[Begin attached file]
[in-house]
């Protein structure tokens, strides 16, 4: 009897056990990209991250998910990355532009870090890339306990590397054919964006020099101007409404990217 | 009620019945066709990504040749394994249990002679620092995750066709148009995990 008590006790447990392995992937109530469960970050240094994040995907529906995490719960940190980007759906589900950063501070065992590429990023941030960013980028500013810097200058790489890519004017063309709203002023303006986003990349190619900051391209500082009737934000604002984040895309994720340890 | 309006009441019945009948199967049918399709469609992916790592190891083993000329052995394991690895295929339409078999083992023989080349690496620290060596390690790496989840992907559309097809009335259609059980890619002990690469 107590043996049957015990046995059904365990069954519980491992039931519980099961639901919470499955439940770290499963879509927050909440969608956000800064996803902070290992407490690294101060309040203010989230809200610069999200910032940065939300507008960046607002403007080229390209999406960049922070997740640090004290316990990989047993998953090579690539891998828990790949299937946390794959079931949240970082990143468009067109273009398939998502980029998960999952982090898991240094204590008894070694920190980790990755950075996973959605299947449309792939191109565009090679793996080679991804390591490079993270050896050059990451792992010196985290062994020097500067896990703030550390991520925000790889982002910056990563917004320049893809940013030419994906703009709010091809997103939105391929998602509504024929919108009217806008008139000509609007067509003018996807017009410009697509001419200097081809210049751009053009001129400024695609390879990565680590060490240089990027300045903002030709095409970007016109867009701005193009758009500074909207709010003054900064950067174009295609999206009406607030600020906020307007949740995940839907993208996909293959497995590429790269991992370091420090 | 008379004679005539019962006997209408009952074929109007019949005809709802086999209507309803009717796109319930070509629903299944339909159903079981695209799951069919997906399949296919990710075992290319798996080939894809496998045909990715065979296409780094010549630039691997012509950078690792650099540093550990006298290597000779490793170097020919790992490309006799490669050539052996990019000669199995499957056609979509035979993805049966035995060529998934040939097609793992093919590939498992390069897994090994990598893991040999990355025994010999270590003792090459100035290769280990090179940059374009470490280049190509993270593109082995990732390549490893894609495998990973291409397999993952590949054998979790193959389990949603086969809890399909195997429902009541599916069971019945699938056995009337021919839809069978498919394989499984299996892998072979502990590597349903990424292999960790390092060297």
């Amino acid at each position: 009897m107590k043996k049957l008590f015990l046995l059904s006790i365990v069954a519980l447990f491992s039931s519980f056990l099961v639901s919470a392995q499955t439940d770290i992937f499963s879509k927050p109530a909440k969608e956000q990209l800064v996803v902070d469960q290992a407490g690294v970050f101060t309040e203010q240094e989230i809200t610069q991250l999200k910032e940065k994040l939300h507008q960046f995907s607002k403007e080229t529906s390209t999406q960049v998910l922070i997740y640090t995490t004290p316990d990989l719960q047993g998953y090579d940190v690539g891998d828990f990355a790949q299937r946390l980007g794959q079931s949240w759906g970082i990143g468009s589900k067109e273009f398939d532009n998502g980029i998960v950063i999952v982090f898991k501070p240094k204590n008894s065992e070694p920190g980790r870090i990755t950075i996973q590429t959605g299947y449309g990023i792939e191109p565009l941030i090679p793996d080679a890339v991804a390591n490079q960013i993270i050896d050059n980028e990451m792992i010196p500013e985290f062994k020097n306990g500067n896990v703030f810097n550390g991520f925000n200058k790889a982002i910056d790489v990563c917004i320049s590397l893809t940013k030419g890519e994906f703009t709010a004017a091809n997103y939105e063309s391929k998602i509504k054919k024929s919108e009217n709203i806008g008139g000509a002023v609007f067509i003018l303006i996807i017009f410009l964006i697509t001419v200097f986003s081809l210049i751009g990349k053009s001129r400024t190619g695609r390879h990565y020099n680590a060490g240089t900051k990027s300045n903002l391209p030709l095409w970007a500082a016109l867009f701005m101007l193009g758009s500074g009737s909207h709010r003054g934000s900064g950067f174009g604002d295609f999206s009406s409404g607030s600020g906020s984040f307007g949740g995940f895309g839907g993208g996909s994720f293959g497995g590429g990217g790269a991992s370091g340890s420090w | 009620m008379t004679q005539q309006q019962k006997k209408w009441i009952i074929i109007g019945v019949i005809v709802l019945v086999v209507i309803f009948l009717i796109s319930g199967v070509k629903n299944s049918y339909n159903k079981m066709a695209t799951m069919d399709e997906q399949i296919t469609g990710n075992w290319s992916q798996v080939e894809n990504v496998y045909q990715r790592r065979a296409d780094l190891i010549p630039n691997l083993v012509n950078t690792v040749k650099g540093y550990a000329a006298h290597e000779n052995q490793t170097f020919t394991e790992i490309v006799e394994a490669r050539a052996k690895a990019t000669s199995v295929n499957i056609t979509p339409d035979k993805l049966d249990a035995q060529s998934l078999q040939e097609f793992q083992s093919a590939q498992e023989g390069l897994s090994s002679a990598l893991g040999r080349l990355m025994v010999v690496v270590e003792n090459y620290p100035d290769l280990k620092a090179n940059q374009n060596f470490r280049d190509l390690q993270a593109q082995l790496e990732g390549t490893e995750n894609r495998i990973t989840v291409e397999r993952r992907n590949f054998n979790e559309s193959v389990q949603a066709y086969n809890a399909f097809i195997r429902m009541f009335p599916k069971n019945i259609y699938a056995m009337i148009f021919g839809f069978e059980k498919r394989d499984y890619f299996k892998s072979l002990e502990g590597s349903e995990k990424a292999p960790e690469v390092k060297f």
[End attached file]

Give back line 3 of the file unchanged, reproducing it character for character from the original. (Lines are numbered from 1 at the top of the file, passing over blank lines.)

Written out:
């Amino acid at each position: 009897m107590k043996k049957l008590f015990l046995l059904s006790i365990v069954a519980l447990f491992s039931s519980f056990l099961v639901s919470a392995q499955t439940d770290i992937f499963s879509k927050p109530a909440k969608e956000q990209l800064v996803v902070d469960q290992a407490g690294v970050f101060t309040e203010q240094e989230i809200t610069q991250l999200k910032e940065k994040l939300h507008q960046f995907s607002k403007e080229t529906s390209t999406q960049v998910l922070i997740y640090t995490t004290p316990d990989l719960q047993g998953y090579d940190v690539g891998d828990f990355a790949q299937r946390l980007g794959q079931s949240w759906g970082i990143g468009s589900k067109e273009f398939d532009n998502g980029i998960v950063i999952v982090f898991k501070p240094k204590n008894s065992e070694p920190g980790r870090i990755t950075i996973q590429t959605g299947y449309g990023i792939e191109p565009l941030i090679p793996d080679a890339v991804a390591n490079q960013i993270i050896d050059n980028e990451m792992i010196p500013e985290f062994k020097n306990g500067n896990v703030f810097n550390g991520f925000n200058k790889a982002i910056d790489v990563c917004i320049s590397l893809t940013k030419g890519e994906f703009t709010a004017a091809n997103y939105e063309s391929k998602i509504k054919k024929s919108e009217n709203i806008g008139g000509a002023v609007f067509i003018l303006i996807i017009f410009l964006i697509t001419v200097f986003s081809l210049i751009g990349k053009s001129r400024t190619g695609r390879h990565y020099n680590a060490g240089t900051k990027s300045n903002l391209p030709l095409w970007a500082a016109l867009f701005m101007l193009g758009s500074g009737s909207h709010r003054g934000s900064g950067f174009g604002d295609f999206s009406s409404g607030s600020g906020s984040f307007g949740g995940f895309g839907g993208g996909s994720f293959g497995g590429g990217g790269a991992s370091g340890s420090w | 009620m008379t004679q005539q309006q019962k006997k209408w009441i009952i074929i109007g019945v019949i005809v709802l019945v086999v209507i309803f009948l009717i796109s319930g199967v070509k629903n299944s049918y339909n159903k079981m066709a695209t799951m069919d399709e997906q399949i296919t469609g990710n075992w290319s992916q798996v080939e894809n990504v496998y045909q990715r790592r065979a296409d780094l190891i010549p630039n691997l083993v012509n950078t690792v040749k650099g540093y550990a000329a006298h290597e000779n052995q490793t170097f020919t394991e790992i490309v006799e394994a490669r050539a052996k690895a990019t000669s199995v295929n499957i056609t979509p339409d035979k993805l049966d249990a035995q060529s998934l078999q040939e097609f793992q083992s093919a590939q498992e023989g390069l897994s090994s002679a990598l893991g040999r080349l990355m025994v010999v690496v270590e003792n090459y620290p100035d290769l280990k620092a090179n940059q374009n060596f470490r280049d190509l390690q993270a593109q082995l790496e990732g390549t490893e995750n894609r495998i990973t989840v291409e397999r993952r992907n590949f054998n979790e559309s193959v389990q949603a066709y086969n809890a399909f097809i195997r429902m009541f009335p599916k069971n019945i259609y699938a056995m009337i148009f021919g839809f069978e059980k498919r394989d499984y890619f299996k892998s072979l002990e502990g590597s349903e995990k990424a292999p960790e690469v390092k060297f």